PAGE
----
LITTLE VILLAGE — Two months after Victor Rodriguez died unexpectedly, the pastor of La Villita Community Church and fierce advocate for social justice causes is getting an honorary street named after him in the neighborhood he loved.
Later this month, the city of Chicago will unveil Honorary Pastor Victor H. Rodriguez Way for the well-known Little Village resident outside the community leader’s church on 2300 S. Millard Ave. The designation will stretch along 23rd Street between Central Park Avenue and Lawndale Street.
The honorary street naming, which was first reported by Chicago Now, will be the second such recognition for the beloved pastor. In 2016, Rodriguez was among the community leaders from Little Village and Lawndale honored with a 12-foot-tall mural for his contributions in those communities.
In his 20 years as pastor, Rodriguez — known to many as Pastor Vic— worked to transform La Villita Community Church into a refuge for the neighborhood’s youth.
Pastor Vic worked with children and teens to develop the next generation of “indigenous leaders” in Little Village, his 20-year-old son Victor previously told Block Club Chicago. He made the church a hub for youth by bringing in a boxing club, After School Matters and other youth programs.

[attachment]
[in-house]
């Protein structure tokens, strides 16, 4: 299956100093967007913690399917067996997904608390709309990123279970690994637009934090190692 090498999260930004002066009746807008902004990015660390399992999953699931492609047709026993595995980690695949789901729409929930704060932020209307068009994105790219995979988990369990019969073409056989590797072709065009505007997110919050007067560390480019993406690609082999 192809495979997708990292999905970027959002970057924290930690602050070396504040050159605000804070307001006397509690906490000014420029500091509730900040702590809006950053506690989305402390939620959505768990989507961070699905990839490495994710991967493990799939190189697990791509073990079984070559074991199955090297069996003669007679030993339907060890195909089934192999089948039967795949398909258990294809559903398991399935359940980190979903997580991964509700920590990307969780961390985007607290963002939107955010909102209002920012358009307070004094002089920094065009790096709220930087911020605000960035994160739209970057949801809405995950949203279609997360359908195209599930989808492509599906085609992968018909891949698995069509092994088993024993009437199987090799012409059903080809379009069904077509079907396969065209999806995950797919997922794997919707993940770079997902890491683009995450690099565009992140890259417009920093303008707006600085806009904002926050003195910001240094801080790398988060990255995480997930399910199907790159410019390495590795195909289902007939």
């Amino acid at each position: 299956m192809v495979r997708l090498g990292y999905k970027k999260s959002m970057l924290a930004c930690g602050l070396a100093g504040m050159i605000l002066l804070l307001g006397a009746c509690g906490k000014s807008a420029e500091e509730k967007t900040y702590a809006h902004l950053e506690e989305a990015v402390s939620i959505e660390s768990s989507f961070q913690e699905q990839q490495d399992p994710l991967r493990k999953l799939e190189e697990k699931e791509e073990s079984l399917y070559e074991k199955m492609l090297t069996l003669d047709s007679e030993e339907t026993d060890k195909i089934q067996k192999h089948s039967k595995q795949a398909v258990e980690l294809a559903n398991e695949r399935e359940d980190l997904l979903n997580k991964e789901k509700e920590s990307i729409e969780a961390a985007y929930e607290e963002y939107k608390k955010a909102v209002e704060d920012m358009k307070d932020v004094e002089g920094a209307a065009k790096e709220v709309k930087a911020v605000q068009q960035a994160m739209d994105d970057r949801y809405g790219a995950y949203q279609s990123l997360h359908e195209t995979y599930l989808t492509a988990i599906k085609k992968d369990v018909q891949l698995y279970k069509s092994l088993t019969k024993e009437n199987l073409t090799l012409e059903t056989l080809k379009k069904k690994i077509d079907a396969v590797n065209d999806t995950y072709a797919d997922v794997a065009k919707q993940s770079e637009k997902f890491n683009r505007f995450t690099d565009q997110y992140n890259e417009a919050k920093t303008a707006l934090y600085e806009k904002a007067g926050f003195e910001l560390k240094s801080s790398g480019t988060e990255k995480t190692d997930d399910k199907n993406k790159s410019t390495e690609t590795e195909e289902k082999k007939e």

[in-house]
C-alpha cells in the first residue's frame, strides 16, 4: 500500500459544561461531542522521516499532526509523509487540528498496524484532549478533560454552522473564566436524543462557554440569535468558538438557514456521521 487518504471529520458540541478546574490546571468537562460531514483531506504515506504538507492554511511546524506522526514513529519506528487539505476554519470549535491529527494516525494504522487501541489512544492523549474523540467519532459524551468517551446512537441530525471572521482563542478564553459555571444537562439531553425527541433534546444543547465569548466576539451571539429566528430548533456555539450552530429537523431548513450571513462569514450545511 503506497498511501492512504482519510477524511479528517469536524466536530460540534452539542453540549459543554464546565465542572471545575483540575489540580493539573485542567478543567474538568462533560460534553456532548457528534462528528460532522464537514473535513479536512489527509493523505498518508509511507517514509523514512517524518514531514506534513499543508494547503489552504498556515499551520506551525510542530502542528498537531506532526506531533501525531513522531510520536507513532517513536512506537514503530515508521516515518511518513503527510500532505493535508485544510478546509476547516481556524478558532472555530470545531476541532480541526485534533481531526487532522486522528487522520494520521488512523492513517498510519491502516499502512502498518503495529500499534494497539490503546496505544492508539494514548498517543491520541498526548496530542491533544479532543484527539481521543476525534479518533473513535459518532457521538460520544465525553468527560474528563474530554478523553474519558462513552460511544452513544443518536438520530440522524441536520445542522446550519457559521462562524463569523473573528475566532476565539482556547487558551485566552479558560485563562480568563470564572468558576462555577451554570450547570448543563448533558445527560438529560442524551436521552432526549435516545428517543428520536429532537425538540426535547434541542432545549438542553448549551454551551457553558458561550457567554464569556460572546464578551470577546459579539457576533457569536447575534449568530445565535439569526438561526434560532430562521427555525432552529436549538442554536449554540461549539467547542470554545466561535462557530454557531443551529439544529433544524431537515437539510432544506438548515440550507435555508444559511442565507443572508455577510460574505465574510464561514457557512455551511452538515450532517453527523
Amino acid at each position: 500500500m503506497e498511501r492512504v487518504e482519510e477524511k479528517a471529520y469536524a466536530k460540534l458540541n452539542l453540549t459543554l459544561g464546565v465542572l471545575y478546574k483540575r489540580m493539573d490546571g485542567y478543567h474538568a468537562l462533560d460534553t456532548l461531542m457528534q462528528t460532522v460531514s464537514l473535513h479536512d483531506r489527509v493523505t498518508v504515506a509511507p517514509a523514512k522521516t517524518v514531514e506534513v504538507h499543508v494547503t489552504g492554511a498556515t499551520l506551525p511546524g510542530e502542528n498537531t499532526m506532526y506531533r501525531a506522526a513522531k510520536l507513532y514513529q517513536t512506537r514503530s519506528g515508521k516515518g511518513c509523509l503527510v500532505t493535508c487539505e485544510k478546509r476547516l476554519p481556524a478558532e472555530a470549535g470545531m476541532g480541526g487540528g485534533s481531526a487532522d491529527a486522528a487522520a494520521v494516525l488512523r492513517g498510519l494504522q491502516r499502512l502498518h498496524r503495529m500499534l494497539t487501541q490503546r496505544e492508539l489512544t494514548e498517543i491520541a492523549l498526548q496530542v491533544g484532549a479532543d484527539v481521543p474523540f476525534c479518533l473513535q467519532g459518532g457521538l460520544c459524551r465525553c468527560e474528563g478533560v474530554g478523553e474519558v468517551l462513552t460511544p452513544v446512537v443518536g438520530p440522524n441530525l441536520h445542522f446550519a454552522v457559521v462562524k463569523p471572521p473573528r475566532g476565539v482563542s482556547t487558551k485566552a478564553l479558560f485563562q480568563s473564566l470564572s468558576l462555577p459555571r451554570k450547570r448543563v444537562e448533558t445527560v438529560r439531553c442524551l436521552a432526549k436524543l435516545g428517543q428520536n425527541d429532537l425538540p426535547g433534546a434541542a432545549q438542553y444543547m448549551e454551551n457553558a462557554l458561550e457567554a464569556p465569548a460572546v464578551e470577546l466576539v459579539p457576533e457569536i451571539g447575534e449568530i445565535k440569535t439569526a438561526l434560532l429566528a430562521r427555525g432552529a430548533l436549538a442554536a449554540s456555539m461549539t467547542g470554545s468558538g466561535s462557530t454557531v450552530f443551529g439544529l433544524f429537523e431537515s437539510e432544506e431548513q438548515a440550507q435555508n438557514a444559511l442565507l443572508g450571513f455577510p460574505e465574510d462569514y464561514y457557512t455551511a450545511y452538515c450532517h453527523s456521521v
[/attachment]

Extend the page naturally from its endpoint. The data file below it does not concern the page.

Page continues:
On February 11, the beloved pastor died at the age of 52 following health complications.
Following Rodriguez’ death, his nephew Dahriian Espinoza looked to find a way to pay tribute to his uncle’s legacy. After spotting other honorary street signs, Espinoza began the process which included gaining aldermanic approval from Ald. Ricardo Muñoz’s (22nd) office.
Muñoz said the honorary street name was a “small step” in honoring the faith and community leader who made significant contributions to his family and the neighborhood at large.
“His passing leaves a huge vacancy in the community. He was a great man, a great family man who did great things in the community,” Muñoz said.
In finding a fitting street, Espinoza wanted to get the biggest road in Chicago named after his uncle, but his family decided the street in front of the church was “perfect” for the designation “because that was the epicenter of his life.”
“Whether he was preaching on Sunday, hosting block parties, or stopping gang violence at the park…those were his set of streets way before we put up a sign illustrating his contributions,” Espinoza said.
Ahead of this month’s honorary unveiling, Espinoza said he is grateful for city support in recognizing his uncle’s efforts and sacrifices to make a difference in the Little Village community.
“I feel that we have a lot more left to do in honoring him,” Espinoza said. “While this is a grand gesture, it is still small in terms of the magnitude and impact he had on the neighborhood.”
“I don’t think this will be the last thing that will be named after my uncle,” he added.
The unveiling ceremony is set to take place Saturday, April 27 at 1 p.m.
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